Thursday, July 24, 2014

MARGHANITA LASKI – Apologies & "The Tower" (both 1955)

I've always meant to write a bit about Marghanita Laski, who is surely one of the most exciting and interesting of Persephone's rediscovered authors, or at least one of my own favorites.  Sadly, she only published six novels, all in the course of less than a decade, before she turned her attention to writing a single play, biographical and critical works on the likes of Jane Austen, Rudyard Kipling, George Eliot, Charlotte Yonge, and Frances Hodgson Burnett, a couple of stray children's books, and several books about religion written from the perspective of her own atheism.

Of her six novels, four have been reprinted by Persephone—To Bed with Grand Music (1946), Little Boy Lost (1949), The Village (1952), and The Victorian Chaise Longue (1953)—and all of those are among my favorites and are novels I recommend to anyone with an interest in World War II and the postwar period.  I also very much enjoyed the two that Persephone (so far, at least) have not reprinted, both of which have World War II-related themes.  Love on the Super-tax (1944), Laski's debut, is a challenge to track down, but deals cheerfully with the black market and class relations during the war, while Tory Heaven; or, Thunder on the Right (1948, inexplicably published in the U.S. as Toasted English) is a satire that presents a surreal postwar world in which traditional class boundaries are now enforced by law, with rather amusing results for six people of varying classes who have been cast away on a desert island for the duration of the war and are only rescued shortly after it ends.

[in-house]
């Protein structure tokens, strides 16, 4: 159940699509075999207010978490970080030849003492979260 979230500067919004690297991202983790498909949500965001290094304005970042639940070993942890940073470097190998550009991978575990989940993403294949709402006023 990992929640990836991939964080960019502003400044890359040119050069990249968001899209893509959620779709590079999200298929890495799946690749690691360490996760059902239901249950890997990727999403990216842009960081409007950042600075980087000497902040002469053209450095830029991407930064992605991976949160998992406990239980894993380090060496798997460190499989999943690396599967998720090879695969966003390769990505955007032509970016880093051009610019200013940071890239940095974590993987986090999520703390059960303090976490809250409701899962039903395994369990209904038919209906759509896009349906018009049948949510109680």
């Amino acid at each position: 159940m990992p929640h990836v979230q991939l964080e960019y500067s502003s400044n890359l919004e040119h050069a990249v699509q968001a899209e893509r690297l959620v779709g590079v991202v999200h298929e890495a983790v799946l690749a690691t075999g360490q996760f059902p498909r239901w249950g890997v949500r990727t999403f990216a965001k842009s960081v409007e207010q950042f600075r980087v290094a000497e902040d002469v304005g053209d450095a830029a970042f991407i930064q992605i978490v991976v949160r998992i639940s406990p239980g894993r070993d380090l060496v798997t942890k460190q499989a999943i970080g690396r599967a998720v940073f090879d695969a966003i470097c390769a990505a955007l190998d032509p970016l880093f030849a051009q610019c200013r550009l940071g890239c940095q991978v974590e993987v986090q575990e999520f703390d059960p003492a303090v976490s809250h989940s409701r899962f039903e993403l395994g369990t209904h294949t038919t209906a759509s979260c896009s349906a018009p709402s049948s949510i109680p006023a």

Since Laski is such an interesting and entertaining author, there's no shortage of bloggers writing about her, most of whom have probably said it better than I could.  But what better excuse to mention some of my favorite bloggers?  Lyn at I Prefer Reading discussed To Bed with Grand Music back in 2010, as did Fleur Fisher.  Karen at Books and Chocolate and Booksnob both reviewed The Village back in 2011, and Kirkus reviewed it with its usual condescension when it first appeared, ending its review thus: "The larger issues of class and caste disintegration translated in terms of everyday lives, recognizable frailties, this is gentle in its realism and warm in its interpretation. For women, with possibly stronger rentals than sales."  (I'd like to travel back in time just to box that reviewer's ears.)  As for Little Boy Lost, Thomas at My Porch was lukewarm, and Savidge Reads was exasperated, but my own experience was something closer to Captive Reader's.  Simon at Stuck-in-a-Book has discussed both Little Boy Lost and Love on the Supertax, while Reading 1900-1950 also posted a review of the latter just a few months ago.  And everyone has reviewed The Victorian Chaise-Longue (and the reviews have been mixed), but my favorite has to be dovegreyreader's because of the fascinating background she compiled of the year in which it was published.